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Five Alaska Territorial Guard heroes were honored in Ketchikan March 5 and were given their official U.S. Army honorable discharge certificates, nearly 70 years after their admirable service in defending Alaska during World War II.
Alaska Territorial Guard members to be honored in Ketchikan 040313 NEWS 1 Capital City Weekly Five Alaska Territorial Guard heroes were honored in Ketchikan March 5 and were given their official U.S. Army honorable discharge certificates, nearly 70 years after their admirable service in defending Alaska during World War II.
Wednesday, April 03, 2013

Story last updated at 4/3/2013 - 3:26 pm

Alaska Territorial Guard members to be honored in Ketchikan

Five Alaska Territorial Guard heroes were honored in Ketchikan March 5 and were given their official U.S. Army honorable discharge certificates, nearly 70 years after their admirable service in defending Alaska during World War II.

Maj. Gen. Thomas H. Katkus, adjutant general of the Alaska National Guard, and Verdie Bowen, director of the Alaska Office of Veterans Affairs, will present the Alaska Territorial Guard Service Medal and honorable discharge certificates to Henry Neligan, Craig ATG unit; Ralph Devenny, Wrangell ATG unit; Victor Klose, Ketchikan ATG unit; and brothers John and Willard Reese, both with the Ketchikan ATG unit.

Neligan is 100 years old and will celebrate his 101st birthday in May. He is the oldest living ATG veteran who will have received his honorable discharge certificate.

The Alaska Territorial Guard was formed during World War II all across the territory of Alaska to defend against foreign enemies. From 1942-1947, more than 6,400 Alaskans volunteered and answered the call to protect our land and nation. These brave men and women did not go through basic military training, but they still faithfully guarded their assigned territory with little equipment and no pay until the ATG was disbanded in 1947.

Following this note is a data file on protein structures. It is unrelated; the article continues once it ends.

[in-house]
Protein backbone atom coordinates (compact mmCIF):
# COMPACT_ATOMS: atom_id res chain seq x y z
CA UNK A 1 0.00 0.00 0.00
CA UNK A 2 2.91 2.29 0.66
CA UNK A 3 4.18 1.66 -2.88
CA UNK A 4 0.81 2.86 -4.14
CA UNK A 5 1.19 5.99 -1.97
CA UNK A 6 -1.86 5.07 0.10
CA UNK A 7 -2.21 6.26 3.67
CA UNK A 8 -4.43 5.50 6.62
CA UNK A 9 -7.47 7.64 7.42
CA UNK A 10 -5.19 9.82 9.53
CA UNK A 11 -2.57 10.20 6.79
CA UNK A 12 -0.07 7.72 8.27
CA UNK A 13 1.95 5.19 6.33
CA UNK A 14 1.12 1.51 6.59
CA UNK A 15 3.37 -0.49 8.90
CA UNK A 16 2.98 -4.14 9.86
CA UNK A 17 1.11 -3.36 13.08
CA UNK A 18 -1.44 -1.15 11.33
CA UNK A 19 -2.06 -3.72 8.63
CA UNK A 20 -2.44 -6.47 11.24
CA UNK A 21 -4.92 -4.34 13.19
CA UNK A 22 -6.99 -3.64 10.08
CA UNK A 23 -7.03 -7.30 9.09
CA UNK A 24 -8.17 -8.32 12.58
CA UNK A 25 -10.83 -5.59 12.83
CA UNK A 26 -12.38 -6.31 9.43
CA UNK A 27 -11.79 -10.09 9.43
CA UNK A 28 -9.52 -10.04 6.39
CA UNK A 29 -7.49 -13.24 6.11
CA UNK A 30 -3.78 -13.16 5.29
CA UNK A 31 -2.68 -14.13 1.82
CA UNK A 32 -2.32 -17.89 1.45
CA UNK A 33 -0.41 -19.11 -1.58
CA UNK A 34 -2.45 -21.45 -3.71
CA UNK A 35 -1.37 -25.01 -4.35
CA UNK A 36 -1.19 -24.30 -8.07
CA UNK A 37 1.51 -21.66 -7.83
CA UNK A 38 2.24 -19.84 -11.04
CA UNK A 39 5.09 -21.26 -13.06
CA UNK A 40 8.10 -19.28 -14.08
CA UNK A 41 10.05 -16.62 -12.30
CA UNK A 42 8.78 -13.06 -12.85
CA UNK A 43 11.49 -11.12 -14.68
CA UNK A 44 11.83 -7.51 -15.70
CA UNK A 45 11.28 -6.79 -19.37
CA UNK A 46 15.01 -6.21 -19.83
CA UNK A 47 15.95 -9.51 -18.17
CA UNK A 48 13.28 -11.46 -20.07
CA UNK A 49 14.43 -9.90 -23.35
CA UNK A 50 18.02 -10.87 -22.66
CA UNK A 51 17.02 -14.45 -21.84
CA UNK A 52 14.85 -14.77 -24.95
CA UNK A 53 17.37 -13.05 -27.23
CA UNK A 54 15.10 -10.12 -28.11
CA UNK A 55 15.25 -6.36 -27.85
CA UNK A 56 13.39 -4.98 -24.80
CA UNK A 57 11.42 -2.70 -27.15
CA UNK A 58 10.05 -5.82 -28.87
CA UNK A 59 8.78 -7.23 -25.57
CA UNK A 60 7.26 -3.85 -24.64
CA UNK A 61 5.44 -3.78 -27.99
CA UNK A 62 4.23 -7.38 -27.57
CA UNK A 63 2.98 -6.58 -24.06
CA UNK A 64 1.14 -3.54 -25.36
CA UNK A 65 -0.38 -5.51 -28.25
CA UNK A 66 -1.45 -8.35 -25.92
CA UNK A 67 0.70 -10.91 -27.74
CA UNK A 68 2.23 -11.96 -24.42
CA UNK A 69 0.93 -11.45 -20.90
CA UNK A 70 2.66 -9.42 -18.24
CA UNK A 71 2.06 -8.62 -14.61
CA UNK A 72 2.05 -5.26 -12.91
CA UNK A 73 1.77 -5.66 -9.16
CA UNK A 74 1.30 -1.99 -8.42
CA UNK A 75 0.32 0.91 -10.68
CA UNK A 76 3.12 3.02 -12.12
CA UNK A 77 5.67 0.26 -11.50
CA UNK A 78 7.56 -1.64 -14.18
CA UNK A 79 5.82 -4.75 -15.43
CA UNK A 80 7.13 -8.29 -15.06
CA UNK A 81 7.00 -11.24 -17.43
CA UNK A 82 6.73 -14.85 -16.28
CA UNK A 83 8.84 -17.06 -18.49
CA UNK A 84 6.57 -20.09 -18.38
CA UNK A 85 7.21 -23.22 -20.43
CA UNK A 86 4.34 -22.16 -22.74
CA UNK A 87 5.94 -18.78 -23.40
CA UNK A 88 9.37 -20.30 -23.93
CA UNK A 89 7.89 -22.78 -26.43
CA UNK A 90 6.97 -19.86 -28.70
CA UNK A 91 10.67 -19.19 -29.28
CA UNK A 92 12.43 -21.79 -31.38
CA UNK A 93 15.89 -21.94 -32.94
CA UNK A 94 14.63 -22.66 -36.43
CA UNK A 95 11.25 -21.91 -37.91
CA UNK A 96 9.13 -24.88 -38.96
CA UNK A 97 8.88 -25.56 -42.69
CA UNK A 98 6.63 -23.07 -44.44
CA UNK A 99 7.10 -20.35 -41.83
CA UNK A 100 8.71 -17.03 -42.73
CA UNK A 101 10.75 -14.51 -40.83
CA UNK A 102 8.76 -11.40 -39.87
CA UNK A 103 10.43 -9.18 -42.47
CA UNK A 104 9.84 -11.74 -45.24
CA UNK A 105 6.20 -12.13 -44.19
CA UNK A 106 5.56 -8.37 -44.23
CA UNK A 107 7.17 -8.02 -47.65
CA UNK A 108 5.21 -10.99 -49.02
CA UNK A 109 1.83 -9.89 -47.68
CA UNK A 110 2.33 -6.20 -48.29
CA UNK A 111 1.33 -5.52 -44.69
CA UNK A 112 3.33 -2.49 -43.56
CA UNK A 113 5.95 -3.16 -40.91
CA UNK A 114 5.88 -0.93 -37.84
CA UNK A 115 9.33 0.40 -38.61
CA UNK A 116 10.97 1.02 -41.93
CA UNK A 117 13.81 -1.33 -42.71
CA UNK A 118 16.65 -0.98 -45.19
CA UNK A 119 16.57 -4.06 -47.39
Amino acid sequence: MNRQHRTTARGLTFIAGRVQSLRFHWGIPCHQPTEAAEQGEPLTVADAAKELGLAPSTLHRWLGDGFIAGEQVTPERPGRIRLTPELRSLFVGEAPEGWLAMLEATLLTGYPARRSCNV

The late Sen. Ted Stevens, of Alaska, worked tirelessly to get them the recognition and benefits they earned. In 2000, service in the ATG was given federal recognition as Public Law 106-259 and under Title 38 - Veterans Benefits in the U.S. Code. This allowed our ATG veterans to receive all benefits afforded those who served on active duty. ATG members now hold veteran status and can apply for U.S Army honorable discharges.

"Unfortunately, nearly 70 years has passed since the last ATG member has served," Bowen said. "We have come a long way since October 2000 to ensure our nation honors every serving member of the ATG. We continue to work diligently to locate all living members and surviving families to ensure we honor each individual member. We will continue this plight until all are found.

"Furthermore, we are creating federal service records to be stored in our National Archives ensuring we bridge the gap between the generations, keeping alive the memory of all who served," Bowen added.

For more information regarding the ATG or to apply for discharge, contact the Office of Veterans Affairs at (907)334-0874 or toll free at (888)428-3682.


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